libsigc++  3.6.0

Slots are type-safe representations of callback methods and functions. More...


class  sigc::slot< T_return(T_arg...)>
 Converts an arbitrary functor to a unified type which is opaque. More...
class  sigc::slot_base
 Base type for slots. More...

Detailed Description

Slots are type-safe representations of callback methods and functions.

A slot can be constructed from any function object or function, regardless of whether it is a global function, a member method, static, or virtual.

Creating Slots

Use the sigc::mem_fun() or sigc::ptr_fun() template functions to get a sigc::slot, like so:

sigc::slot<void(int)> sl = sigc::mem_fun(someobj, & SomeClass::somemethod);
decltype(auto) mem_fun(T_return(T_obj::*func)(T_arg...))
Creates a functor of type sigc::mem_functor which wraps a method.
Definition: mem_fun.h:188


sigc::slot<void(int)> sl = sigc::ptr_fun(&somefunction);
decltype(auto) ptr_fun(T_return(*func)(T_args...))
Creates a functor of type sigc::pointer_functor which wraps an existing non-member function.
Definition: ptr_fun.h:109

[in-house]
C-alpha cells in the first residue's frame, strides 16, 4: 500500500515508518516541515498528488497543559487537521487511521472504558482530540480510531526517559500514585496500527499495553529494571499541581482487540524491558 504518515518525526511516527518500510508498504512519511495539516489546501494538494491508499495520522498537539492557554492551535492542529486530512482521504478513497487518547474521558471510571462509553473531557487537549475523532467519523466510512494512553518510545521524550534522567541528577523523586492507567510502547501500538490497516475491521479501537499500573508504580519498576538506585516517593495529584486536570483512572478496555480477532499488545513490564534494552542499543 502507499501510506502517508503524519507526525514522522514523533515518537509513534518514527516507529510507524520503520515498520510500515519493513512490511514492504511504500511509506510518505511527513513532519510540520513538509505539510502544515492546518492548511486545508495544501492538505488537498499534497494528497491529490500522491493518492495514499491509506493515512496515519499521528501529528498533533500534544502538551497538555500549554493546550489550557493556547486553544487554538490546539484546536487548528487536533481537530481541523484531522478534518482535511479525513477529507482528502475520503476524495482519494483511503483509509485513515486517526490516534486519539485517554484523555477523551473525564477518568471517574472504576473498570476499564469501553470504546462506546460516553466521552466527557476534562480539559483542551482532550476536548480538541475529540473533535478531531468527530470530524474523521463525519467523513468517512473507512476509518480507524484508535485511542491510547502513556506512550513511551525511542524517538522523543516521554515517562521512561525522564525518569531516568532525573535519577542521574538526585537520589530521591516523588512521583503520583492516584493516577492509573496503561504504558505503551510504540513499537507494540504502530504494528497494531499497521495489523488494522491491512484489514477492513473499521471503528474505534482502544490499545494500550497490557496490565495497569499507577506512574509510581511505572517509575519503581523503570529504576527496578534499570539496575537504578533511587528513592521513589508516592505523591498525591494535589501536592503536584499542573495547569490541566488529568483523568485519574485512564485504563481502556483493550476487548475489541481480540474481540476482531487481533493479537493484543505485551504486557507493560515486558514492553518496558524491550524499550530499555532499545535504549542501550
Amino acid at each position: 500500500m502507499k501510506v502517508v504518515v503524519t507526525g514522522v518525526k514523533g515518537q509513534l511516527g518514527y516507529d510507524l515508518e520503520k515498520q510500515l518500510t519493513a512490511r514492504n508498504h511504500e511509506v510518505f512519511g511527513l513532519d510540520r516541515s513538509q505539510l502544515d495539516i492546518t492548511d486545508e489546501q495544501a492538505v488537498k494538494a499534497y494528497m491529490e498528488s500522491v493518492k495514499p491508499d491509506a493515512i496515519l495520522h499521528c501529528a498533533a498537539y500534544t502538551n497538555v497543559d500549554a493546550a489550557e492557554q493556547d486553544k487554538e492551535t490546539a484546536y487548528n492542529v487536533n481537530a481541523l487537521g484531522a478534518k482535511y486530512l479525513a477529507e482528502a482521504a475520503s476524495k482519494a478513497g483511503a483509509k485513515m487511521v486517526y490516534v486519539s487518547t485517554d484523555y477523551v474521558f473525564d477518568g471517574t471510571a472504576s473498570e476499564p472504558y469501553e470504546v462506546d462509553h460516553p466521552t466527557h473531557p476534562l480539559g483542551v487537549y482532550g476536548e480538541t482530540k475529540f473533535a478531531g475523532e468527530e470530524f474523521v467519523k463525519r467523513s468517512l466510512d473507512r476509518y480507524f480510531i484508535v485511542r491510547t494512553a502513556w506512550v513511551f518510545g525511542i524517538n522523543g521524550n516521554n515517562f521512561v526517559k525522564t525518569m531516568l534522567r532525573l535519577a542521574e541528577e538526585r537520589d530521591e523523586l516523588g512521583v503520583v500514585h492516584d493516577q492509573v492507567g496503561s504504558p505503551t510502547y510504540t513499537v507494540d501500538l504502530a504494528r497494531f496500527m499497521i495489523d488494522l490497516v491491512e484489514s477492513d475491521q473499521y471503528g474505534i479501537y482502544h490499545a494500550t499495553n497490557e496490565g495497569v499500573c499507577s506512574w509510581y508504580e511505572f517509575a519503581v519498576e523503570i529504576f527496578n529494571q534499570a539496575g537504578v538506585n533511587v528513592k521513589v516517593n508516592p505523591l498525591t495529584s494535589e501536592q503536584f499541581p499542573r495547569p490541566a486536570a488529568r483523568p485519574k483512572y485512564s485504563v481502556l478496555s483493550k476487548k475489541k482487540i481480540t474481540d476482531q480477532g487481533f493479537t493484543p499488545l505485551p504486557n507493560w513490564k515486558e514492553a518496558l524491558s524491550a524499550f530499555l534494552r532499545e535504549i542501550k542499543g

or, in gtkmm,

m_Button.signal_clicked().connect( sigc::mem_fun(*this, &MyWindow::on_button_clicked) );

The compiler will complain if SomeClass::somemethod, etc. have the wrong signature.

You can also pass slots as method parameters where you might normally pass a function pointer.

Member Methods and Automatic Disconnection

See sigc::mem_fun() about deriving from sigc::trackable to prevent member methods from being called after the instance has been destroyed.


sigc::mem_fun() and sigc::ptr_fun() return functors, but those functors are not slots.

sigc::slot<void(int)> sl = sigc::mem_fun(someobj, & SomeClass::somemethod);

is not equivalent to

auto sl = sigc::mem_fun(someobj, &SomeClass::somemethod); // Not a slot!

If you don't explicitly use a sigc::slot then the slot could call a method on an instance after it has been destroyed even if the method is in a class that derives from sigc::trackable.

C++ Lambdas

A C++11 lambda expression is a functor (function object). It is automatically wrapped in a slot, if it is connected to a signal.

auto on_response = [&someobj] (int response_id)

If you connect a C++11 lambda expression or a std::function<> instance to a signal or assign it to a slot, if your functor contains references to sigc::trackable derived objects, those objects will not be tracked, unless you also use sigc::track_obj().